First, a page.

Training pursues the goals of the organisation, i.e. the organisation decides what their learners need, and delivers fixed subject matter accordingly (where coaching addresses the goals of the learner).
Training is most effective at lower levels in the organisation. Typically training is done in groups, which is efficient in terms of cost of the trainer. However, large-group training is less efficient in terms of opportunity cost of employee time, as training effectiveness usually decreases as class numbers increase. At lower salary levels, this may not be significant; but at executive levels, that opportunity cost is far greater than the fee of the coach or trainer. This is why the fee level is secondary to getting the maximum value out of employee time spent—in other words, hiring the best coach for the task.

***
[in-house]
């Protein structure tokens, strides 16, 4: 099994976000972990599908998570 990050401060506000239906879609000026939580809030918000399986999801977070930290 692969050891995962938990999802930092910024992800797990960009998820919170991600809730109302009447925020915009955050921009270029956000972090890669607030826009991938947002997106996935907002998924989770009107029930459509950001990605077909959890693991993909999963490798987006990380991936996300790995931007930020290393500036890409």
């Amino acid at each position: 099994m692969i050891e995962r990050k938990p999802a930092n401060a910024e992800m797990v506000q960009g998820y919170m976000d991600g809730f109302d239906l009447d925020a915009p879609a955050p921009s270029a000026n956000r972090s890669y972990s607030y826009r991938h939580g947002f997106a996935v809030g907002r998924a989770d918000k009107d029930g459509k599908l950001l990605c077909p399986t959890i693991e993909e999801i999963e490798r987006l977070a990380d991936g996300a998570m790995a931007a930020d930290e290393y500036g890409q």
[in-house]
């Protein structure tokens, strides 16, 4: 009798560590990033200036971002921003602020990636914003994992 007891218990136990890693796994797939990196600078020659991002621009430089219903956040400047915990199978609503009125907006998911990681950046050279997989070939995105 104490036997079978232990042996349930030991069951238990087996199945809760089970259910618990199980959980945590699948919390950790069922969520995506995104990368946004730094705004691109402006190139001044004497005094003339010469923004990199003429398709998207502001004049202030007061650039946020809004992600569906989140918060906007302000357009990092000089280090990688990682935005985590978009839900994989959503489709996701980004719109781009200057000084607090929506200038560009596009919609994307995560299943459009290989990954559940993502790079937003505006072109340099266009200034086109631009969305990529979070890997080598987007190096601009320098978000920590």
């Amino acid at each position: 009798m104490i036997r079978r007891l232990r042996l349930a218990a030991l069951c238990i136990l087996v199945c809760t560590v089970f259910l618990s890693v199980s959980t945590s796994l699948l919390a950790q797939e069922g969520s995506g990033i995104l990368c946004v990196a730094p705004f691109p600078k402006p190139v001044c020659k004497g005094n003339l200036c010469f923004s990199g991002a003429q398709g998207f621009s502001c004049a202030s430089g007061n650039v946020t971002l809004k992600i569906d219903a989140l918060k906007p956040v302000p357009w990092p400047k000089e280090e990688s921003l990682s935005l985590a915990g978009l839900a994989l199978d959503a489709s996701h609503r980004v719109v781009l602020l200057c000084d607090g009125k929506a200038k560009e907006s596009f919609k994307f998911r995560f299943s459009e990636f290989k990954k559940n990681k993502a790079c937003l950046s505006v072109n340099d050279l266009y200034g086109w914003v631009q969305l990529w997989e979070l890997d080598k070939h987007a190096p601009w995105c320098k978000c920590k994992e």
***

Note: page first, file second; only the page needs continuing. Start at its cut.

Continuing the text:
I have a long background in training (as a trainee, as a trainer, as an employer of trainers, and as a trainer of trainers). I now don’t do much training, except in the context of Group Coaching. The main reason is that I cannot agree with mainstream training culture, which focuses on volume of content delivered, rather than resulting performance of the trainees; and sees training as a cost, rather than an investment in higher performance.
I prefer a deeper, paced approach, that takes into account different motivations, learning styles, experience and needs; that is integrated with other HR strategies; that delivers hard performance results and a real return on a well structured investment.
If you agree with this philosophy, and would like to talk about highly effective training in my area of expertise, I would be happy to do so.